Tisoft brings this appeal pursuant to the Contract Disputes Act of 1978, 41 U.S.C. Sec. 607(g)(1)(A) (1982) and 40 U.S.C. Sec. 759(f)(6)(A) (Supp. V 1987). While we may freely review the board's conclusions of law, under the Act our review of the board's findings of fact is limited to a determination whether those findings are arbitrary, capricious, based on less than substantial evidence, or rendered in bad faith. American Electronic Laboratories, Inc. v. United States, 774 F.2d 1110, 1112 (Fed.Cir.1985). In this appeal, we are concerned with whether the board's findings relating to "in current production" and the closing date of the solicitation are supported by substantial evidence. However, because contract interpretation is a question of law, the board's interpretation of the phrase "in current production" is not final, "although it is afforded careful consideration and great respect." Alvin, Ltd. v. United States Postal Service, 816 F.2d 1562, 1564 (Fed.Cir.1987).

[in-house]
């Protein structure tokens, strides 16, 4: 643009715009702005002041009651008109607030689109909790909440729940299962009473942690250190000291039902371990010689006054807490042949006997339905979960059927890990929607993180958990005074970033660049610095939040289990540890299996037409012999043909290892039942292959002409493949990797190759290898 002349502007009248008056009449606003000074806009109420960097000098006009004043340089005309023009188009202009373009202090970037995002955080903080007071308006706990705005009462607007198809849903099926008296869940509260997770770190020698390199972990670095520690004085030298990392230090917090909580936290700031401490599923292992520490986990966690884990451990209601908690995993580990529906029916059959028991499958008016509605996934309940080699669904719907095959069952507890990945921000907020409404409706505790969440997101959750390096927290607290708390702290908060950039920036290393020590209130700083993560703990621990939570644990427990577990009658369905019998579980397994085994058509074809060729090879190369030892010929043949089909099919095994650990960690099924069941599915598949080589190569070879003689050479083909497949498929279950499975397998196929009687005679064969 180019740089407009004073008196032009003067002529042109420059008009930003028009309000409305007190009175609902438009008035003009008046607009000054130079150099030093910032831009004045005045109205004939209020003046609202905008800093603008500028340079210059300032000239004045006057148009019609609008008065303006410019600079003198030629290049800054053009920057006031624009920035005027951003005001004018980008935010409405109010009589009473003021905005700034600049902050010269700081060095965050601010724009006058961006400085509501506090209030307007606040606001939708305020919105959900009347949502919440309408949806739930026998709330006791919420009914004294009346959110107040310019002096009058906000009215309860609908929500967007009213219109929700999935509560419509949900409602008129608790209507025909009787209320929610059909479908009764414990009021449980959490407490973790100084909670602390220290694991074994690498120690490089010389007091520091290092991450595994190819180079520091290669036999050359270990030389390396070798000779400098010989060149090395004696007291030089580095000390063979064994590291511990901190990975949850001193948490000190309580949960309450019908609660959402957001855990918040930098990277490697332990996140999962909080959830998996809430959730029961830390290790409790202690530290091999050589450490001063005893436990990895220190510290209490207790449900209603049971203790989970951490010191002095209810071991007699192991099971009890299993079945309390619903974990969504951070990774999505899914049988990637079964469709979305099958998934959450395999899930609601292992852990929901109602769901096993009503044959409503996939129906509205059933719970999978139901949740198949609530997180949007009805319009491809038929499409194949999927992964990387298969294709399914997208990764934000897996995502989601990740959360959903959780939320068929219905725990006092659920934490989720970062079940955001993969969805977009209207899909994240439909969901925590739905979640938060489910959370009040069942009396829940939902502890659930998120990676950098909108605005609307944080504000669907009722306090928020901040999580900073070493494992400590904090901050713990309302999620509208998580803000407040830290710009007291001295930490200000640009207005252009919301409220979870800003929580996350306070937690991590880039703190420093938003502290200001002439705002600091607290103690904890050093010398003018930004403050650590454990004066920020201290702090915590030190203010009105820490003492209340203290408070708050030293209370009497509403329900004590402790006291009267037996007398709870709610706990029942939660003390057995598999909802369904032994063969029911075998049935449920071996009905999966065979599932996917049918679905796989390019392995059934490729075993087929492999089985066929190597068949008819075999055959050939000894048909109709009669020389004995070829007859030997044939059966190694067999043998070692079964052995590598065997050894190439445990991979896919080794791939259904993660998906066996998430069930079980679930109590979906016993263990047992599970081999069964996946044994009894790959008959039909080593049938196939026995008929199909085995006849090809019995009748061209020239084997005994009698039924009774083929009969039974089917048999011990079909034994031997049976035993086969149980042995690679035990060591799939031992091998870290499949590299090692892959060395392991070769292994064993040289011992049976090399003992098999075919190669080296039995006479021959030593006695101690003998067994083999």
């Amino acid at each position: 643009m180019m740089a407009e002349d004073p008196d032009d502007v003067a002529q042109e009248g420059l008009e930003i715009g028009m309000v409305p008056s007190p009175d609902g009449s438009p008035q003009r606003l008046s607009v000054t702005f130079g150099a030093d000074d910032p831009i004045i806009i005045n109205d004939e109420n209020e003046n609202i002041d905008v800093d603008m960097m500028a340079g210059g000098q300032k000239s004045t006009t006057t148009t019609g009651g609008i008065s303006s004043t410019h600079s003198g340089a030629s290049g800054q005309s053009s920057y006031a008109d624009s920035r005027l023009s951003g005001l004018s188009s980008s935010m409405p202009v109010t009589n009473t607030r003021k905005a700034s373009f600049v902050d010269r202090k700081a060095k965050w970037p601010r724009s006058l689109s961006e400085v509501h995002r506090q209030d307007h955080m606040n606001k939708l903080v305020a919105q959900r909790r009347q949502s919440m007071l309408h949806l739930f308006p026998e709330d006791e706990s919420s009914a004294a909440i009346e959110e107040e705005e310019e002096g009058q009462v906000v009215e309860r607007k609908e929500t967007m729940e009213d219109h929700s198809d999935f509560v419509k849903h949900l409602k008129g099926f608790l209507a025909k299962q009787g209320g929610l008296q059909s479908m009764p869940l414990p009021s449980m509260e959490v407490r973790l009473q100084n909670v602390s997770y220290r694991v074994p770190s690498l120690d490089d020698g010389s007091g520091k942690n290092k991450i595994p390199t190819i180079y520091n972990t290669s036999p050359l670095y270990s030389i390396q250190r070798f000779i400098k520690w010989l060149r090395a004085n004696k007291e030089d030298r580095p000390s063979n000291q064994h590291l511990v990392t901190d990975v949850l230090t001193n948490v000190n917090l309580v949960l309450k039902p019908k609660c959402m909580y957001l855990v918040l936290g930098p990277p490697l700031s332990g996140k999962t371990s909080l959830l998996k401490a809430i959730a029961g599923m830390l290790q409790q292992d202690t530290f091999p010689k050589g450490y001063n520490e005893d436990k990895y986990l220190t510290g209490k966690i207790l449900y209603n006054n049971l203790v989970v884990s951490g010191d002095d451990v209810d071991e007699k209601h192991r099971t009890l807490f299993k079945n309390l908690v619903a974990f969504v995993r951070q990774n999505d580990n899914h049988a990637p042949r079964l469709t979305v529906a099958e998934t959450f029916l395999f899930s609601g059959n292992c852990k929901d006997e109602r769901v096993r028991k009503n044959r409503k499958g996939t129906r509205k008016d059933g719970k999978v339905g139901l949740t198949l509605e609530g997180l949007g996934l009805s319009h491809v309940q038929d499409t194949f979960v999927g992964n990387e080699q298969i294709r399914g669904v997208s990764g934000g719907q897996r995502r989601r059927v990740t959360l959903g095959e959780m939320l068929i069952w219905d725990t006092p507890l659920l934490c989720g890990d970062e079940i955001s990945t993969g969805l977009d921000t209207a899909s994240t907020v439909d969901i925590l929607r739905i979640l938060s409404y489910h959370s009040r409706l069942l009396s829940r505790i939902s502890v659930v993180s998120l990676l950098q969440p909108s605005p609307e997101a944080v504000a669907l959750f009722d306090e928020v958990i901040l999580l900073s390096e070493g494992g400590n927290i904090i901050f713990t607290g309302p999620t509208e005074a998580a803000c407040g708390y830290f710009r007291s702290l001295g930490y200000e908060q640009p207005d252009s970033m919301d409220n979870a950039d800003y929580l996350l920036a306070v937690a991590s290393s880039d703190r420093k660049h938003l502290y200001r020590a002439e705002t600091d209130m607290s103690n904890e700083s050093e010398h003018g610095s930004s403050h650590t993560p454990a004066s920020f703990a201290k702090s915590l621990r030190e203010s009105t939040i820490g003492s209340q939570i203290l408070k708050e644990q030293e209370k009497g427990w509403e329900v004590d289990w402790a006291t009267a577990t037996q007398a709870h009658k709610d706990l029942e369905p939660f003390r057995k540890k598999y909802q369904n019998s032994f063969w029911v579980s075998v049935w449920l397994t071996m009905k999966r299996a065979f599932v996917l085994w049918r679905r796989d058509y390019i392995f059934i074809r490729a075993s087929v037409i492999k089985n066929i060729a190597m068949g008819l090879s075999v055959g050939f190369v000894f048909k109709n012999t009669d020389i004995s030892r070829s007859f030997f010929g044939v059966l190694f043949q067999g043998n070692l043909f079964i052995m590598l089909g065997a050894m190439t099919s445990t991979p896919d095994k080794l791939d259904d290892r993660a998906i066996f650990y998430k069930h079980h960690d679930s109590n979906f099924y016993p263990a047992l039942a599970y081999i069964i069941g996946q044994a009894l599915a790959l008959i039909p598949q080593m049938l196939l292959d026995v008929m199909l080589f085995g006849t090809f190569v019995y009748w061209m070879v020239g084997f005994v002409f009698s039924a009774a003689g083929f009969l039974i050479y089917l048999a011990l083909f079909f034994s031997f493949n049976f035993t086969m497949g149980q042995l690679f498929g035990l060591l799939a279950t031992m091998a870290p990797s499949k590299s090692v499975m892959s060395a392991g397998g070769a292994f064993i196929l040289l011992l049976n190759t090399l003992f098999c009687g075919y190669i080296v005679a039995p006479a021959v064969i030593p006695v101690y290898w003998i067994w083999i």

"Substantial evidence 'means such relevant evidence as a reasonable mind might accept as adequate to support a conclusion. Consolidated Edison Co. v. NLRB, 305 U.S. 197, 229, 59 S.Ct. 206, 217, 83 L.Ed. 126 (1938).' (Citations omitted.)" United States v. General Electric Corp., 727 F.2d 1567, 1572 (Fed.Cir.1984).


The board found that assembly-line manufacture and testing by DEC had begun in advance of June 22, 1987, the earliest arguable closing date of the solicitation, and DEC had produced approximately 38 non-revenue producing units of the disputed hardware products prior to that date. Although these units were non-revenue producing, the production process for non-revenue and revenue producing hardware was the same. In addition, the manager of DEC's Digital Standard MUMPS Project group testified that the software required by the contract had been shipped for use on licensed processors by June 22, 1987. Accordingly, we determine that the board's findings relating to current production are supported by substantial evidence.